Experiences like these make me question if I do them enough.  This was 3 hours of one day of one week, and yet the experience is something that will stick with me as a great part of my time in Teso.  I guess I just wish I could have taken the time when it was there to take; a year ago I didn’t have 1/5 the things going on that I do now.  If a man is only old when regrets take the place of dreams, it’s as though I’ve started to get a few gray hairs.  

The dynamic duo strikes again

My favorite texter of all time is a fairly plump Mugiso (in Bantu languages, prefixes are added for descriptions within tribes.  Someone lives in Bugiso, is a Mugiso, and speaks Lugiso) who resides in Kumi District.  She wears too much make-up, tries way too hard to be American and also to pick up Americans (i.e. me, Danny, and the new guy).  She’s a bit haughty.  Despite these faults (more egregious in print than is really fair), her position as postmaster, and therefore the person who informs me of packages having arrived for me, makes her a VIP contact.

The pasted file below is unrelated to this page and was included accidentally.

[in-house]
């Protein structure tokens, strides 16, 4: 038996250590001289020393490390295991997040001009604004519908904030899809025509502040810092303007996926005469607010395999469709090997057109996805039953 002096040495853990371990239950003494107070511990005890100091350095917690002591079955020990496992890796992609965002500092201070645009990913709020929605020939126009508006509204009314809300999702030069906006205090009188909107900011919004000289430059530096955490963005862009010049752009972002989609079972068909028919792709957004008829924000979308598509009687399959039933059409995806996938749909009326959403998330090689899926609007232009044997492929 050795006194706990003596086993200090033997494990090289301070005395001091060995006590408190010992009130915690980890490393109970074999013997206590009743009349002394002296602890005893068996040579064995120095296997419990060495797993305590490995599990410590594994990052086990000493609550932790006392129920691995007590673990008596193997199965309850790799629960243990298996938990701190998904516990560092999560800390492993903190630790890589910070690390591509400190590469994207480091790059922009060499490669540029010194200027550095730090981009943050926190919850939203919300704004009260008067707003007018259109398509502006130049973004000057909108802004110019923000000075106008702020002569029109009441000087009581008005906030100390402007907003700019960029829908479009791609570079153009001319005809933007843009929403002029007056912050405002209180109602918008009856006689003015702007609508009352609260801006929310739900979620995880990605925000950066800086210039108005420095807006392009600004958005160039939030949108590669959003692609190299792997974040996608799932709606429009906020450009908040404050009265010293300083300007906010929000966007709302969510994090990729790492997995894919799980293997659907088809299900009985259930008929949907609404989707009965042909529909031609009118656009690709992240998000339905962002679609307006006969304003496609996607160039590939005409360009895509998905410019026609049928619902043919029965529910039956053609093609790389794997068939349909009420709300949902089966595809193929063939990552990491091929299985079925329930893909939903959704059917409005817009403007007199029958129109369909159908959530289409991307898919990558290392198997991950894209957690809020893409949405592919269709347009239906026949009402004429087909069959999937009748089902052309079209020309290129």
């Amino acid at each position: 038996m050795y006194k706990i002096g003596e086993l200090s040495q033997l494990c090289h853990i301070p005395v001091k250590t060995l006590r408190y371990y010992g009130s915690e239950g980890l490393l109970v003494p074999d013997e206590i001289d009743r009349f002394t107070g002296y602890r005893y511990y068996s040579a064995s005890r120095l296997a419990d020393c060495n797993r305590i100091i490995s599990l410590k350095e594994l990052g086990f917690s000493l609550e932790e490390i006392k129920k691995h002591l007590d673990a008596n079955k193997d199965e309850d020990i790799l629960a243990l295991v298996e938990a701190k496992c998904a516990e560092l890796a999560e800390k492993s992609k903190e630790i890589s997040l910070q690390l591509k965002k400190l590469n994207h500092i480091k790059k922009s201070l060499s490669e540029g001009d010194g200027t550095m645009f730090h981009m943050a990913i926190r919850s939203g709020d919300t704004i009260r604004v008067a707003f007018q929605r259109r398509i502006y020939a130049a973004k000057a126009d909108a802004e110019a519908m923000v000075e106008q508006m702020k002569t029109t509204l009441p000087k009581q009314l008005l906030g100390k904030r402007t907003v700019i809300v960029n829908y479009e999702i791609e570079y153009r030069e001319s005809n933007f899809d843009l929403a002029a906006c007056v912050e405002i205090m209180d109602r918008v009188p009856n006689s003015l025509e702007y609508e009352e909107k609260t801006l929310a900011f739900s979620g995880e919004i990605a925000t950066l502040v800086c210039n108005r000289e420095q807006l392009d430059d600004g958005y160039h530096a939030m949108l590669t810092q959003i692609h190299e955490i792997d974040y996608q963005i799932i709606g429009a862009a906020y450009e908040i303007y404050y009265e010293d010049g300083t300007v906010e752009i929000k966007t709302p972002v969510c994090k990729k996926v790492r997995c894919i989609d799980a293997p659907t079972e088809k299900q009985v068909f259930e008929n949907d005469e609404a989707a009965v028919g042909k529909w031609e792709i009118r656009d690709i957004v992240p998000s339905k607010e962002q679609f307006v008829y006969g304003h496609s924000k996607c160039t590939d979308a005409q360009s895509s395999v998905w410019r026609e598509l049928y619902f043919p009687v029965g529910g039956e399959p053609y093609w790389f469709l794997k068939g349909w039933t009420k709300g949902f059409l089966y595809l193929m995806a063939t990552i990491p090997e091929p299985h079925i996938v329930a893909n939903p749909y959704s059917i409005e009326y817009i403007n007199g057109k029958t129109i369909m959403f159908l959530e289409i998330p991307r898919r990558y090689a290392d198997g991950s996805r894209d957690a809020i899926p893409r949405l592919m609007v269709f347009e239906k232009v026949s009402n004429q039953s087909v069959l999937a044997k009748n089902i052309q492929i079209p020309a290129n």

------In Ngora, being its own district and all, we do in fact have our own post office.  You might wonder why I would ride my bike 20 kilometers on a road I’ve been clipped twice to get to Kumi, instead of simply having it coming to Ngora and picking it less than 2km from my doorstep.  Well, go less than 2km and 1 step, and there you will find an ajon circle (local brew drinking site, which is a big pot with straws coming out of it in a big circle, about 10 feet in diameter with chairs and people included).  Once found, search for the drunkest man there.  That is Mr. Oloit, our postmaster.------

Anywho, this package was especially wonderful, sent from my two generations of mamas.  Inside the package, the first thing that demands your attention is the self-written “Caldwell Navigator” newspaper article, outlining the package’s contents in a play by play. 

Presents included candy buttons, toothbrushes, a stolen cocktail menu, and a 2013 edition almanac in the same tradition as Poor Richard’s.  Amongst most of the nonsensical items included was a wooden measure previously used from my great granddad, amazingly still in perfect condition.  Buzi was also celebrated, and got to taste what could have been his first ever American treat (Also obtained through questionable methods at a local bank, “reportedly”)

Thank you Mama & Grandmama!  Appreciate the love; I promise all of the construction items will be put to good use!